The Faculty History Project documents faculty members who have been associated with the University of Michigan since 1837. Key in this effort is to celebrate the intellectual life of the University. This Faculty History Website is intended as a component of the effort to document the extraordinary academic achievements of Michigan’s faculty in building and sustaining one of the world’s great universities. It provides access to a comprehensive database of information concerning the thousands of faculty members who have served the University of Michigan.
Find out more.

The Bentley Historical Library serves as the official archives for the University.

Memoir

Curtis Van Voorhees
Regents' Proceedings 184

Curtis Van Voorhees, professor of education, retired from active faculty status on December 31, 1990, after 20 years of service to the University of Michigan.

Professor Van Voorhees received his B.S. degree in 1957 from Western Michigan University, his M.S. degree in 1961 from Northern Illinois University, and his Ed.D. degree in 1968 from Michigan State University. Between 1957 and 1966, he worked as a teacher, principal, and head of counseling in Michigan schools and for two years (1963-65) as an assistant principal/counselor at Chofu High School, an overseas dependent school in Japan. He was a Mott intern from 1966-67, and then served as associate professor at Ball State University from 1969-71, with visiting professor assignments at Bowling Green State University in 1969 and Oregon State University in 1971.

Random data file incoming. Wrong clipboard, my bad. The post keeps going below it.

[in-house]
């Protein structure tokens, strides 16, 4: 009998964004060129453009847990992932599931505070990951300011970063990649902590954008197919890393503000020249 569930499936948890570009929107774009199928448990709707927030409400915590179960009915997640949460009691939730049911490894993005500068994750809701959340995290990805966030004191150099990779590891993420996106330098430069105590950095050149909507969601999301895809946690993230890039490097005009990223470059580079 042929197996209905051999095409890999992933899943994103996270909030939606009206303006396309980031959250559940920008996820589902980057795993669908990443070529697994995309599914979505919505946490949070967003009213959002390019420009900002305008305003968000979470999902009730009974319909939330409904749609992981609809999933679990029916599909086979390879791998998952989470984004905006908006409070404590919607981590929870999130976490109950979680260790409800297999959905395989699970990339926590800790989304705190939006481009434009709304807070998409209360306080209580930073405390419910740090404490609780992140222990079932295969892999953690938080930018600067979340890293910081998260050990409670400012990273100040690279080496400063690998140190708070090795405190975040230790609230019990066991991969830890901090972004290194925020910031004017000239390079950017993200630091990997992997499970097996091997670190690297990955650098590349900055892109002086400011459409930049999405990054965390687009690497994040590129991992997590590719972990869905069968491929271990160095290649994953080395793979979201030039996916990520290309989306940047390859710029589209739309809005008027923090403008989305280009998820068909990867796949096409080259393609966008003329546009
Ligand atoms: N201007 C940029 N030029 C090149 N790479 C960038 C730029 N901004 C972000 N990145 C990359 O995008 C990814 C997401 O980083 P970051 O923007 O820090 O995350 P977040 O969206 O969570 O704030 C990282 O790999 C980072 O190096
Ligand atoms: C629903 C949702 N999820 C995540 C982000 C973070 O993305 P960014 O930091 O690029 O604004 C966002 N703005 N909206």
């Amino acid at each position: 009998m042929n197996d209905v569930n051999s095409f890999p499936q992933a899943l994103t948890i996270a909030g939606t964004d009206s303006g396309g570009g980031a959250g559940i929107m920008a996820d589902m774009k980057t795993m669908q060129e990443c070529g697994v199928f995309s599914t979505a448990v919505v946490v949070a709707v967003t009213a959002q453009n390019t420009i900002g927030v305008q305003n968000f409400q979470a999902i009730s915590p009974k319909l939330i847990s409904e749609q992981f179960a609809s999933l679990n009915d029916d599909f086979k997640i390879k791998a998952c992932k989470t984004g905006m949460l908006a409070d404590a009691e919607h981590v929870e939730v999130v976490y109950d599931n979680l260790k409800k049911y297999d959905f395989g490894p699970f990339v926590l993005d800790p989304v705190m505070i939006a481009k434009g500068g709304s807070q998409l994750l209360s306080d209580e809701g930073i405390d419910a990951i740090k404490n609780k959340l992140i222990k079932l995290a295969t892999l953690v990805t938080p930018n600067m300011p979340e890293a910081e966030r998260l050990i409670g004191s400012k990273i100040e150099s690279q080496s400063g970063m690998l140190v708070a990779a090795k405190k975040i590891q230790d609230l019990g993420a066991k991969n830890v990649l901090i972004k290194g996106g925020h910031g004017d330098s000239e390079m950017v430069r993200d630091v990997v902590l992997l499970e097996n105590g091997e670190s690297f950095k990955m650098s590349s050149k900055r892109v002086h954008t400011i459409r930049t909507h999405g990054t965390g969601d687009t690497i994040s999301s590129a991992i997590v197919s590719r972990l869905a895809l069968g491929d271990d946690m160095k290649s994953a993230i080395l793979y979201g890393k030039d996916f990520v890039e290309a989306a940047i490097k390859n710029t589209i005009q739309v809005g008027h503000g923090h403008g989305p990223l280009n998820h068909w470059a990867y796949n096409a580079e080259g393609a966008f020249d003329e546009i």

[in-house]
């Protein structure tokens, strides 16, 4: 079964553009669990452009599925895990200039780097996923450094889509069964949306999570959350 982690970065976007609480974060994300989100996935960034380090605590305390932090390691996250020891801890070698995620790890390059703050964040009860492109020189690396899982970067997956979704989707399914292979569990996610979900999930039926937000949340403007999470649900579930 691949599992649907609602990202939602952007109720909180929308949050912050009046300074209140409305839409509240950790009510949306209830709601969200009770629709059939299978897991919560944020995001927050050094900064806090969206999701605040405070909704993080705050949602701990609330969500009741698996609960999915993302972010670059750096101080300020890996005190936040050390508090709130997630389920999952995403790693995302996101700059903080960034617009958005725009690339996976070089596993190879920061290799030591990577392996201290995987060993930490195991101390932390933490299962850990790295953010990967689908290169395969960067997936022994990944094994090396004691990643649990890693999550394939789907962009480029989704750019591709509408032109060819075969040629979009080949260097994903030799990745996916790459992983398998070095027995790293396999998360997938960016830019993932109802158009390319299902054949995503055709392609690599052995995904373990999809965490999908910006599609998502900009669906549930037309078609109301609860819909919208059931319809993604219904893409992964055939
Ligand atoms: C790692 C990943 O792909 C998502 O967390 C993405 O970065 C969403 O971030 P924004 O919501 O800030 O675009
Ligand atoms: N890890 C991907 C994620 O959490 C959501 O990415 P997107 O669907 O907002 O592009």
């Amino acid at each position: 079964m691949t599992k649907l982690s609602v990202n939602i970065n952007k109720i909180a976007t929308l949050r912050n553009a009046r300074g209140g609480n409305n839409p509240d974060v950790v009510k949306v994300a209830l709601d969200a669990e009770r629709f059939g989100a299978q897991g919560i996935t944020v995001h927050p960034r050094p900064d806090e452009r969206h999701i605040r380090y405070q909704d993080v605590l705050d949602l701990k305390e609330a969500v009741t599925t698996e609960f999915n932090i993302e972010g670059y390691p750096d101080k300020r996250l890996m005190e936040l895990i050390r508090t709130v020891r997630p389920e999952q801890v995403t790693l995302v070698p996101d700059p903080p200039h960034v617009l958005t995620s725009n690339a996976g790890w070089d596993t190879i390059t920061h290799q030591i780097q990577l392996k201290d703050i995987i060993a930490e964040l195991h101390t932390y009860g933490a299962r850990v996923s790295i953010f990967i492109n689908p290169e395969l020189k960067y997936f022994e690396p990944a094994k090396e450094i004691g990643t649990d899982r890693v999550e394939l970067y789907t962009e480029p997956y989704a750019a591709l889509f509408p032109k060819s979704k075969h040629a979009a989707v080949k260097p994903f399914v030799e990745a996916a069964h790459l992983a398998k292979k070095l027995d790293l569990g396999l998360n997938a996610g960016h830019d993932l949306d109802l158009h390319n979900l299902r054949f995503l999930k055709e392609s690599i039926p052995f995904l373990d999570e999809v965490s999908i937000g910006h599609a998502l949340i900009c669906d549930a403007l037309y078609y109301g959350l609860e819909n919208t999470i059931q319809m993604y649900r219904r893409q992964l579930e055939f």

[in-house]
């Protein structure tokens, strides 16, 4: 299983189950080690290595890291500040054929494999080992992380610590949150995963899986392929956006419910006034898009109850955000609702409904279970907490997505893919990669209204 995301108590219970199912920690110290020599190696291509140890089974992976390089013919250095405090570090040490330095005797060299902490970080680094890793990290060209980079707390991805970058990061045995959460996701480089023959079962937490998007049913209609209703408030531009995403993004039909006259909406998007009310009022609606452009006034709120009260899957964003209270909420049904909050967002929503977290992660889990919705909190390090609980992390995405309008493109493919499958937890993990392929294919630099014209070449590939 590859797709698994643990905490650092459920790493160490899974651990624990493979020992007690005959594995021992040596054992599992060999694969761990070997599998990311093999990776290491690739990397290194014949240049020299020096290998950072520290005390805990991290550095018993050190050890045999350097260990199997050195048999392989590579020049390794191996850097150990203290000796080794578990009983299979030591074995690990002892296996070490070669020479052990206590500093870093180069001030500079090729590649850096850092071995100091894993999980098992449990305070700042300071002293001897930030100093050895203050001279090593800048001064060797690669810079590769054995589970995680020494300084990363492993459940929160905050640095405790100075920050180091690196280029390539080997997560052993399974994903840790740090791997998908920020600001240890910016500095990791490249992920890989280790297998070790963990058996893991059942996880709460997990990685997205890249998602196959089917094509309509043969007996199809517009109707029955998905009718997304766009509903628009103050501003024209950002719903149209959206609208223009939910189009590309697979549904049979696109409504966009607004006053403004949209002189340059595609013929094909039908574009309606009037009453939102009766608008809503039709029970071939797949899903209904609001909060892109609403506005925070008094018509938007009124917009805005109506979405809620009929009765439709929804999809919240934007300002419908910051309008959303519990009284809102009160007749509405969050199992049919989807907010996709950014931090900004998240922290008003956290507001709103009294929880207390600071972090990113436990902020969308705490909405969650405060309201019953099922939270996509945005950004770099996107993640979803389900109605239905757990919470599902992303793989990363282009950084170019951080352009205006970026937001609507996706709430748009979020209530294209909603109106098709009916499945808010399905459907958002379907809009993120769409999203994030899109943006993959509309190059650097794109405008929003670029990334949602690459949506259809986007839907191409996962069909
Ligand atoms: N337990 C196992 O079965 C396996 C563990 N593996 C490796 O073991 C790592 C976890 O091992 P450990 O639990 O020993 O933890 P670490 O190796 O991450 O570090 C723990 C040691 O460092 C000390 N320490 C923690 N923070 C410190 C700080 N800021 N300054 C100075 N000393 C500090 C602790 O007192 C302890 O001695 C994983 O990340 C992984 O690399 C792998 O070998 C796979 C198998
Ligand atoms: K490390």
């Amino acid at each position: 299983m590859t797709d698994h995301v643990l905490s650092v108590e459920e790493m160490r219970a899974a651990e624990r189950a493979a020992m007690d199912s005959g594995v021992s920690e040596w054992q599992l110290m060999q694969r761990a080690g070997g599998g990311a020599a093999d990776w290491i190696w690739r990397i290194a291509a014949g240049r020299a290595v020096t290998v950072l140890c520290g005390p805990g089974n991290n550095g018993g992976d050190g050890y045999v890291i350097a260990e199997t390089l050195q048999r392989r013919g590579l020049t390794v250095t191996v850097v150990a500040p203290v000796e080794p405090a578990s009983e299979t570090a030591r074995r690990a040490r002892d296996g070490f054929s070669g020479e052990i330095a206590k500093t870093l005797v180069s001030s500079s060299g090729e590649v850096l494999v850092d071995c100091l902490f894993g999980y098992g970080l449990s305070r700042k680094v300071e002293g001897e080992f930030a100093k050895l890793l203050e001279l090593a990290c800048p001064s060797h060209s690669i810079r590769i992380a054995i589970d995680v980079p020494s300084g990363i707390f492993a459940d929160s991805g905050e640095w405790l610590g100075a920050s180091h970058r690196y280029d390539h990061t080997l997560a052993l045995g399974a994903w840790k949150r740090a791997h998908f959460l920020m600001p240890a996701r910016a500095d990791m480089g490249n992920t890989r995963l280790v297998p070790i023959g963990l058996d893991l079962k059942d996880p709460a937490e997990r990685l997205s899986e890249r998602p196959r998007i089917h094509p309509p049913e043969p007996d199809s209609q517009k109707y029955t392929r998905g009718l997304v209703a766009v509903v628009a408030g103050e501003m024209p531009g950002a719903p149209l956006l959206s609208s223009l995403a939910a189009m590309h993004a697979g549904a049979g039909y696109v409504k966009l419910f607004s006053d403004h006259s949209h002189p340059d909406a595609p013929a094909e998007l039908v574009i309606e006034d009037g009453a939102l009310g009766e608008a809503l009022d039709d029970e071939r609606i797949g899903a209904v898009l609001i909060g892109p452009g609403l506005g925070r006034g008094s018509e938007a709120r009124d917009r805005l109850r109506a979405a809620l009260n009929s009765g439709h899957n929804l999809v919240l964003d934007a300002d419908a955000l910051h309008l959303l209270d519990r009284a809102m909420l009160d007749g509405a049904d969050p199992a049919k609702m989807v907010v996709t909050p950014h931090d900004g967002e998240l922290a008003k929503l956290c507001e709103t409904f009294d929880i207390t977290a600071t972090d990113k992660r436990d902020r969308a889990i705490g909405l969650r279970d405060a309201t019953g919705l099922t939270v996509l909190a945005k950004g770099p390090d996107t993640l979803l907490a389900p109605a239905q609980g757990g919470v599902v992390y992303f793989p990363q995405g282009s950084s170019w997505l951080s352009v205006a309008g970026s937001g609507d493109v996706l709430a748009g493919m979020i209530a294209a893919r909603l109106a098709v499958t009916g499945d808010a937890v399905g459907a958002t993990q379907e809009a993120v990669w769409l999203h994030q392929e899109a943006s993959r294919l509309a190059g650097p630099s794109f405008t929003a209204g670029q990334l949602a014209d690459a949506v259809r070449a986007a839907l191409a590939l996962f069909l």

In 1971, Professor Van Voorhees joined the University of Michigan as professor of education and assumed the directorship of the University's Mott Fellow Program. In 1974, when the C. S. Mott Foundation awarded a major grant to the University of Michigan to develop a research program on community education, Professor Van Voorhees was appointed to head this effort as director of the Office of Community Education Research. Over a four-year period, Professor Van Voorhees and his staff conducted studies on community education in communities of different sizes and socio-economic make-up throughhout the United States. They identified leadership skills and the training necessary to acquire these skills and studied the relationship of community education to the development of schools and local communities. The results of these studies were reported in a series of monographs published by the Office of Community Education, with support from the Lilly Foundation and the Rockefeller Foundation. He also participated in research sponsored by the National Institutes of Health and the Kellogg Foundation. Among Professor Van Voorhees' other research interests were educational leadership and educational finance. Because of his expertise and communication skills, he was often called upon to speak before teacher and administrator groups. He has acted as consultant to numerous school boards in the United States and Canada and to corporations such as Proctor and Gamble, General Motors, Ford Motor Company, Crain Communications, and Ashland Oil.

The Regents now salute this faculty member by naming Curtis Van Voorhees Professor Emeritus of Education.